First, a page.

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How Thieves Steal Billions in Fake Tax Refunds
CNBC.com | January 28, 2013 | 01:36 PM EST

FINKSBURG, MD — The nursery in Terry and Stephanie McClung's house in suburban Baltimore seems frozen in time. A display case in the hallway is filled with memories of their daughter, Kaitlyn, who died in May, 2009, of sudden infant death syndrome (SIDS) at the age of five months.

"She was the best little girl anyone could ask for," Stephanie McClung said. "She had the fattest little cheeks, and she had the best laugh."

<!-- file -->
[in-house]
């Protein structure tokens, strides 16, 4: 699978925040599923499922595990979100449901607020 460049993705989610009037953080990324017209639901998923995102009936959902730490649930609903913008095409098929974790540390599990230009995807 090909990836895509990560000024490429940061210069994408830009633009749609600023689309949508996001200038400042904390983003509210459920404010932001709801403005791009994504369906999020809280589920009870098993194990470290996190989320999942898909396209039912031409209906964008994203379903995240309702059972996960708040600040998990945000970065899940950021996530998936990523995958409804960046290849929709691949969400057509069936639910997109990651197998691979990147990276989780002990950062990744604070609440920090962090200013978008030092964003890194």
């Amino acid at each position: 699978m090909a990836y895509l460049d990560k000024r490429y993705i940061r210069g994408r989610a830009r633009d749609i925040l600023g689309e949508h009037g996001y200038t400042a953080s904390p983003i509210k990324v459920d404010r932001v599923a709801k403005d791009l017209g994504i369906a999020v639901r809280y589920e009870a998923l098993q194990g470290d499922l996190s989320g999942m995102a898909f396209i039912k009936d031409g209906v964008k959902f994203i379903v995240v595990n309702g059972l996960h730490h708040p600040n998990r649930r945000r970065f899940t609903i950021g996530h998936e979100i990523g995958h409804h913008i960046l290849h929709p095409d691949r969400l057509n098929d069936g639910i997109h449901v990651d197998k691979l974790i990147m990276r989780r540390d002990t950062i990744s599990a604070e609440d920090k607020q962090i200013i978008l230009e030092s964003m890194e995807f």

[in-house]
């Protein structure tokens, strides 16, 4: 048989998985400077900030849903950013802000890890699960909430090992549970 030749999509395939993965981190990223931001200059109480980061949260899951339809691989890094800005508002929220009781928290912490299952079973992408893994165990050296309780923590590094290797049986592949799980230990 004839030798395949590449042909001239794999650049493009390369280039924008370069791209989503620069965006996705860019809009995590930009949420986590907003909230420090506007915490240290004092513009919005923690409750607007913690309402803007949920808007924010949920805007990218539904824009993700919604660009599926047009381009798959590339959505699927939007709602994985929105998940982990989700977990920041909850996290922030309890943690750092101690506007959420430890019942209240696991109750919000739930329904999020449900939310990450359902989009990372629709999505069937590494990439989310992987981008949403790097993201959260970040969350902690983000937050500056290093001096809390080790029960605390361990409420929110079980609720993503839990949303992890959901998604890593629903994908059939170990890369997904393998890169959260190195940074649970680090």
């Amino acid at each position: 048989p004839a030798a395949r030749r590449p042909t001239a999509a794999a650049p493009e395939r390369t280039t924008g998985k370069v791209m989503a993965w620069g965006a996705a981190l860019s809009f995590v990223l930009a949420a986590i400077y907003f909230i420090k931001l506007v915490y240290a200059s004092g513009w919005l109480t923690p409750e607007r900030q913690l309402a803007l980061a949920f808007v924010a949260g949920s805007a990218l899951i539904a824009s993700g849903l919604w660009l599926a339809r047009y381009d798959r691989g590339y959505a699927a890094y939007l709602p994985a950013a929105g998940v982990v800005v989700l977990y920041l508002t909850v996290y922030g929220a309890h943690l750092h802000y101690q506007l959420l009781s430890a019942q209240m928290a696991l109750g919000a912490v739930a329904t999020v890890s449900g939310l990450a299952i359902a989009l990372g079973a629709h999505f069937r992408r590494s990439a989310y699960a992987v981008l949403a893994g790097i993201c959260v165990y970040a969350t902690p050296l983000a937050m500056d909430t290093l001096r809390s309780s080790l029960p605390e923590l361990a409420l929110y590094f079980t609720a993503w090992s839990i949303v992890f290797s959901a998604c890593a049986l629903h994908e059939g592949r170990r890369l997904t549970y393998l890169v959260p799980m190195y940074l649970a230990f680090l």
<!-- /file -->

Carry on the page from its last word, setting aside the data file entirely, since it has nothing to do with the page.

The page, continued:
"We had the ideal American family, a boy, a girl and a dog and we were happy," Terry said.

"And that life ended the day she died," Stephanie said.

Alongside the pain the McClungs still feel nearly four years after the death of their daughter is a feeling of bewilderment and even violation over what happened next.

They filed their 2008 income tax return, claiming Kaitlyn as a dependent. But the IRS rejected the return.

"The dependent's Social Security number cannot be used more than once in a tax return. It also cannot appear in more than one tax return," read the automated response from TurboTax.

The McClungs instantly knew what had happened. (Read More: Online Tax Filing a Hit With Taxpayers – and Thieves )

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